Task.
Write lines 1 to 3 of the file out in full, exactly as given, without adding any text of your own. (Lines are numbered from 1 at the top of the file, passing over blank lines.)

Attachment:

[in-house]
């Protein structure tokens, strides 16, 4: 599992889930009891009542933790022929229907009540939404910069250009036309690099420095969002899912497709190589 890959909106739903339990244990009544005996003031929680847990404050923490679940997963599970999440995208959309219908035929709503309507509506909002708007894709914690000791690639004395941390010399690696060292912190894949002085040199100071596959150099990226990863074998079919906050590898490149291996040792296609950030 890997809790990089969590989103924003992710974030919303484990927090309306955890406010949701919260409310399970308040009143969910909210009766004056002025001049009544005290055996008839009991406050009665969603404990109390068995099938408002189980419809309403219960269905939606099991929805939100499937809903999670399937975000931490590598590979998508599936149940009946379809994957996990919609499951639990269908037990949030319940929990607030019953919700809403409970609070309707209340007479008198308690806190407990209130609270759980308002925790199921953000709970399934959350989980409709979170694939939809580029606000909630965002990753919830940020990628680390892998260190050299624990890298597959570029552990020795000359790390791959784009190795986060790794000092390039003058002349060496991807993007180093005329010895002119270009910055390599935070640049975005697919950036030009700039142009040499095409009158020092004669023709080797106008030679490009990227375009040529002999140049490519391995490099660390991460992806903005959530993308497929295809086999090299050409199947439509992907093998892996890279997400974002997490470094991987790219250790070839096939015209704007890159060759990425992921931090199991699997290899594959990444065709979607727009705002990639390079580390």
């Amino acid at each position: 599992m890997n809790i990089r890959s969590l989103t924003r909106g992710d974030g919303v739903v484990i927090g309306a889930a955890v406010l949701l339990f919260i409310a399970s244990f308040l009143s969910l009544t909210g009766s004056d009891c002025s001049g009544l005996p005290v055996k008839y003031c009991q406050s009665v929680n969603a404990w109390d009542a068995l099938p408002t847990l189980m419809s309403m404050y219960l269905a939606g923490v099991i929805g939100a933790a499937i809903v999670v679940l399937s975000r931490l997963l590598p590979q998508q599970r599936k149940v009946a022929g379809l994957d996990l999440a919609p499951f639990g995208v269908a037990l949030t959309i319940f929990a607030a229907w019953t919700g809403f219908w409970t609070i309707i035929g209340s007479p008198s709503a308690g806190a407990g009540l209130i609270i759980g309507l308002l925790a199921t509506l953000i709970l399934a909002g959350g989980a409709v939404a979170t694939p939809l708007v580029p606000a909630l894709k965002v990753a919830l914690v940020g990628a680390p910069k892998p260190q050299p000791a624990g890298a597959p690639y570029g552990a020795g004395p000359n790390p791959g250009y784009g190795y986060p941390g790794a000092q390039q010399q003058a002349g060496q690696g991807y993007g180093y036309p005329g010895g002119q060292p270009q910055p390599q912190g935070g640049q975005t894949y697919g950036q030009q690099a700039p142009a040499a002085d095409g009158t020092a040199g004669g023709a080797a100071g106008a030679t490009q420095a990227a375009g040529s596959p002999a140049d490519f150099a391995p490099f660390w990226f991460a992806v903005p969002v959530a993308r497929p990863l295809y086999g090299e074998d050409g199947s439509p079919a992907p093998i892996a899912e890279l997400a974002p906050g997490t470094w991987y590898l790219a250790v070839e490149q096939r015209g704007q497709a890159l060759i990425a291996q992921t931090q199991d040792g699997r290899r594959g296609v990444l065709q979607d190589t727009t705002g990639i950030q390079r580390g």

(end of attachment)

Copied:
[in-house]
């Protein structure tokens, strides 16, 4: 599992889930009891009542933790022929229907009540939404910069250009036309690099420095969002899912497709190589 890959909106739903339990244990009544005996003031929680847990404050923490679940997963599970999440995208959309219908035929709503309507509506909002708007894709914690000791690639004395941390010399690696060292912190894949002085040199100071596959150099990226990863074998079919906050590898490149291996040792296609950030 890997809790990089969590989103924003992710974030919303484990927090309306955890406010949701919260409310399970308040009143969910909210009766004056002025001049009544005290055996008839009991406050009665969603404990109390068995099938408002189980419809309403219960269905939606099991929805939100499937809903999670399937975000931490590598590979998508599936149940009946379809994957996990919609499951639990269908037990949030319940929990607030019953919700809403409970609070309707209340007479008198308690806190407990209130609270759980308002925790199921953000709970399934959350989980409709979170694939939809580029606000909630965002990753919830940020990628680390892998260190050299624990890298597959570029552990020795000359790390791959784009190795986060790794000092390039003058002349060496991807993007180093005329010895002119270009910055390599935070640049975005697919950036030009700039142009040499095409009158020092004669023709080797106008030679490009990227375009040529002999140049490519391995490099660390991460992806903005959530993308497929295809086999090299050409199947439509992907093998892996890279997400974002997490470094991987790219250790070839096939015209704007890159060759990425992921931090199991699997290899594959990444065709979607727009705002990639390079580390």
């Amino acid at each position: 599992m890997n809790i990089r890959s969590l989103t924003r909106g992710d974030g919303v739903v484990i927090g309306a889930a955890v406010l949701l339990f919260i409310a399970s244990f308040l009143s969910l009544t909210g009766s004056d009891c002025s001049g009544l005996p005290v055996k008839y003031c009991q406050s009665v929680n969603a404990w109390d009542a068995l099938p408002t847990l189980m419809s309403m404050y219960l269905a939606g923490v099991i929805g939100a933790a499937i809903v999670v679940l399937s975000r931490l997963l590598p590979q998508q599970r599936k149940v009946a022929g379809l994957d996990l999440a919609p499951f639990g995208v269908a037990l949030t959309i319940f929990a607030a229907w019953t919700g809403f219908w409970t609070i309707i035929g209340s007479p008198s709503a308690g806190a407990g009540l209130i609270i759980g309507l308002l925790a199921t509506l953000i709970l399934a909002g959350g989980a409709v939404a979170t694939p939809l708007v580029p606000a909630l894709k965002v990753a919830l914690v940020g990628a680390p910069k892998p260190q050299p000791a624990g890298a597959p690639y570029g552990a020795g004395p000359n790390p791959g250009y784009g190795y986060p941390g790794a000092q390039q010399q003058a002349g060496q690696g991807y993007g180093y036309p005329g010895g002119q060292p270009q910055p390599q912190g935070g640049q975005t894949y697919g950036q030009q690099a700039p142009a040499a002085d095409g009158t020092a040199g004669g023709a080797a100071g106008a030679t490009q420095a990227a375009g040529s596959p002999a140049d490519f150099a391995p490099f660390w990226f991460a992806v903005p969002v959530a993308r497929p990863l295809y086999g090299e074998d050409g199947s439509p079919a992907p093998i892996a899912e890279l997400a974002p906050g997490t470094w991987y590898l790219a250790v070839e490149q096939r015209g704007q497709a890159l060759i990425a291996q992921t931090q199991d040792g699997r290899r594959g296609v990444l065709q979607d190589t727009t705002g990639i950030q390079r580390g």